In the deep past the Cretaceous was a period with warm shallow seas and copious sea-life. Our modern continents were beginning to take shape and on land T-Rex was doing his star turn. Along with T-rex, the other new charismatic living thing were flowers. Along with flowers came bees and butterflies.
For the Hugo Awards there’s no simple defining event for me to separate my Jurassic from my Cretaceous. I’ve simply picked the year 2000, the start (or year before the start) of a new millennium.
Change was certainly coming though. Online communities had been connecting fandom for many years by this point but the sheer volume of people online was steadily increasing. The World Wide Web had given more people an incentive to connect to the internet and internet services were becoming widespread. Blogging and early social network services were becoming more common place.
Technically ebooks existed but as yet reading online was less than ideal. I’ll confess to reading a copy of the first Harry Potter book on a PDA (Personal Digital Assistant not a Public Display of Affection). Amazon had already been operating for 6 years by 2000 but the scale of its ambitions were only beginning to become apparent. Amazon’s Kindle device would not appear until 2007 but even by that point, the online retailer was reshaping book buying.
The connectedness of fans was already reshaping fandom. There had always been connections across countries but those connections were becoming simpler, easier and more everyday. The world was changing.
The calamitous terrorist attack on the World Trade Center on 9/11 would impact world politics throughout this period. On a more basic level, the immediate aftermath led to fewer people travelling by air.
The Hugo Awards were reshaped by all these things. The awards took on more international aspects but also became, slowly and sometimes erratically more diverse.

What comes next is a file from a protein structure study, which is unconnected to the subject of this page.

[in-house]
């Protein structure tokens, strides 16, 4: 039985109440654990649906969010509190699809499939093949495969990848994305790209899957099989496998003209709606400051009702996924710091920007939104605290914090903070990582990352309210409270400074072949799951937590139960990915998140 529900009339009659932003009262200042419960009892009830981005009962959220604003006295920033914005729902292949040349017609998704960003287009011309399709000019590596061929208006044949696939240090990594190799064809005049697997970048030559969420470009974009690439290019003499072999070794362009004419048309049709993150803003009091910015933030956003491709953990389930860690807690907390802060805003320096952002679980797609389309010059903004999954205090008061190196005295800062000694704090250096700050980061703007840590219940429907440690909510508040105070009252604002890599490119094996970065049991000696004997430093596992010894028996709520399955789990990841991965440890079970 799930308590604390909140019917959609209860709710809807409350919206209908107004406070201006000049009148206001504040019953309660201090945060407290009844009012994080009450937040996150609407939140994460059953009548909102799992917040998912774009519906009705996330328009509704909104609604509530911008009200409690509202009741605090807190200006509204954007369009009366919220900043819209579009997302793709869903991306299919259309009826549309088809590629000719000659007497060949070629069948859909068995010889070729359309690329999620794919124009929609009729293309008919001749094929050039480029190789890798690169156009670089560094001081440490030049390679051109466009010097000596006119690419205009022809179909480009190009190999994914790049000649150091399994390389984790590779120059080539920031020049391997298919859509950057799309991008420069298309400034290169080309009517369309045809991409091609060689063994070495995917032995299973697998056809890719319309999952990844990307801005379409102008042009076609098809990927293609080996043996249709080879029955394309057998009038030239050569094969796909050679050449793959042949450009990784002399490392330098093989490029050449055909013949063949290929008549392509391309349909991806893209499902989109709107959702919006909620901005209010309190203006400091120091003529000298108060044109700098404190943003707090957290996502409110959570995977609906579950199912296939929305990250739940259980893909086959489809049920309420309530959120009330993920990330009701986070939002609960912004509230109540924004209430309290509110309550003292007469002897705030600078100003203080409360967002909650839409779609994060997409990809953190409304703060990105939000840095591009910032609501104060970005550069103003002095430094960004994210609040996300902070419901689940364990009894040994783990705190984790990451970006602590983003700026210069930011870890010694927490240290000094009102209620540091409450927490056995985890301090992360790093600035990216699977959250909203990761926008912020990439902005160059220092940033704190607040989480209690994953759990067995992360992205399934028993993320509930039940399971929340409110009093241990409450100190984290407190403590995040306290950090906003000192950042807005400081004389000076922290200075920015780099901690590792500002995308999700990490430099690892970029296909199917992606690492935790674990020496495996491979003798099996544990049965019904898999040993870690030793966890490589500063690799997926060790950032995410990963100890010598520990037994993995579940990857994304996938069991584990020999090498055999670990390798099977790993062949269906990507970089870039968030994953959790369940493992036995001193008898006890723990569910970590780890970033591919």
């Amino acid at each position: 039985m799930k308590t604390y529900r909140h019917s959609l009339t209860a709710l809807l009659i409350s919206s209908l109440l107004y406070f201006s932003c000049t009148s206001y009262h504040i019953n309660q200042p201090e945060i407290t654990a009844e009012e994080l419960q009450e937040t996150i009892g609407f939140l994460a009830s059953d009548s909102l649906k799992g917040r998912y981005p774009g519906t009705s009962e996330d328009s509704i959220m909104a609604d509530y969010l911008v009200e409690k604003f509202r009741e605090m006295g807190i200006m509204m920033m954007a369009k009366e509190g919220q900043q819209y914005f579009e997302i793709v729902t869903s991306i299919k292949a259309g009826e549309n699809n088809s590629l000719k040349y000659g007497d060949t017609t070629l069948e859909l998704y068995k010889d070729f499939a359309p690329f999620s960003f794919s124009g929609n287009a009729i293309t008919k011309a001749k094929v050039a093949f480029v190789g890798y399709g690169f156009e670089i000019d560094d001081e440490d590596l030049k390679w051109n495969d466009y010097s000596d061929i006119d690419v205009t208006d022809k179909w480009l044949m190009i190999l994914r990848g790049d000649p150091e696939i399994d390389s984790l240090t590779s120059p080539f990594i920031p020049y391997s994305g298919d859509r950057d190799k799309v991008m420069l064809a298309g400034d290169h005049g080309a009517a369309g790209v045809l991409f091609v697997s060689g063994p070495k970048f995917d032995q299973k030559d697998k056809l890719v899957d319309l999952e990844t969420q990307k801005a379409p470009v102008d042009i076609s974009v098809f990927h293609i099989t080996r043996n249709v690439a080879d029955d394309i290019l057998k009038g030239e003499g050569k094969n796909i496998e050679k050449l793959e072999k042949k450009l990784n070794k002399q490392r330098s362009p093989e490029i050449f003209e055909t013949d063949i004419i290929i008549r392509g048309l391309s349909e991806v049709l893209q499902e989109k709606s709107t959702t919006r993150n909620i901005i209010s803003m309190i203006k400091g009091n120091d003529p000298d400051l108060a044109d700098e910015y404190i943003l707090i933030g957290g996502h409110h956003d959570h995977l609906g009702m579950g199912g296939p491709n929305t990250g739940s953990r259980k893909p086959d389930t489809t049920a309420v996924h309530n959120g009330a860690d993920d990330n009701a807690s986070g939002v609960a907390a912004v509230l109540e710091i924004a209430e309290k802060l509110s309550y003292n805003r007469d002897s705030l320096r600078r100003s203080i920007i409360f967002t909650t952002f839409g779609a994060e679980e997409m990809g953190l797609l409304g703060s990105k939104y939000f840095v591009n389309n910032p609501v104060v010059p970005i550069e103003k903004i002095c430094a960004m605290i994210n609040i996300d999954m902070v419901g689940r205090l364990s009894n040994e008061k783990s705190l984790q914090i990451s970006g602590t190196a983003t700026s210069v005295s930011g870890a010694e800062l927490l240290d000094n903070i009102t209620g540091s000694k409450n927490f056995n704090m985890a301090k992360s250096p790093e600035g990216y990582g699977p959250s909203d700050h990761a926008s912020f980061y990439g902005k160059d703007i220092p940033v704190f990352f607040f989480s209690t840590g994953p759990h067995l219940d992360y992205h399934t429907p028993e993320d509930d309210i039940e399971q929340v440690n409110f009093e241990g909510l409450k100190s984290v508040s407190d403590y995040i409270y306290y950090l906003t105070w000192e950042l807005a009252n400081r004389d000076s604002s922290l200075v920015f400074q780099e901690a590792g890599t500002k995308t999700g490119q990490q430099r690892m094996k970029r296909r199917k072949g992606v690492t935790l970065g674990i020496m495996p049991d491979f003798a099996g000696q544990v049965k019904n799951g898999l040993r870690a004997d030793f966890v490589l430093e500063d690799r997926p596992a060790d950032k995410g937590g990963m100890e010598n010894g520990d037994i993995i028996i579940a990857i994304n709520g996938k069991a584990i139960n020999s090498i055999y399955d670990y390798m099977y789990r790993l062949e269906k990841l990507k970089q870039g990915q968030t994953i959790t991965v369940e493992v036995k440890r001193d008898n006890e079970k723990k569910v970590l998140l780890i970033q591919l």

The chapters I’ll be covering in this period are:
- 4.1 Bones of the Earth and Scherzo with Tyrannosaur by Michael Swanwick
- 4.2 Brontë’s Egg by Richard Chwedyk
- 4.3 Doctor Who: Dinosaurs on a Spaceship
- 4.4 If You Were a Dinosaur, My Love by Rachel Swirsky
- 4.5 Extinction event 1: Queen of the Tyrant Lizard by John C Wright
- 4.6 Extinction event 2: Chuck Tingle versus the Alt Right – Space Raptor Butt Invasion
- 4.7 Extinction event 3: Vox Day, Alien Stripper and Voting Reform
- 4.8 The Tale of the Three Beautiful Raptor Sisters… by Brooke Bolander
The three “Extinction event” chapters deal with the Sad Puppy and Rabid Puppy reactionary Hugo campaigns. Chapters 4.4 and 4.5 look at different aspects of Rachel Swirsky’s Nebula Award winning story. I wanted 4.4 to look at the story independently of the Puppy antagonism towards it. 4.5 looks at the Sad Puppy reaction. Originally this was going to be “If You Were a Dinosaur…” part 2 but then I remembered that John C Wright had written his own ‘answer’ to Swirsky’s story. It’s pretty bad but a good basis on which to centre the Sad Puppies.
4.6 looks more at the role of the alt-right in the Puppy campaigns and also the weird and wonderful world of Chuck Tingle and how he fought his own campaign against neo-fascism. 4.7 completes the mini-arc with”Alien Stripper…” and the final demise of the Rabid Puppies.
4.8 brings up to 2019 with Brooke Bolander’s raptoriffic fairy tale.
Next time: A double dose of Michael Swanwick….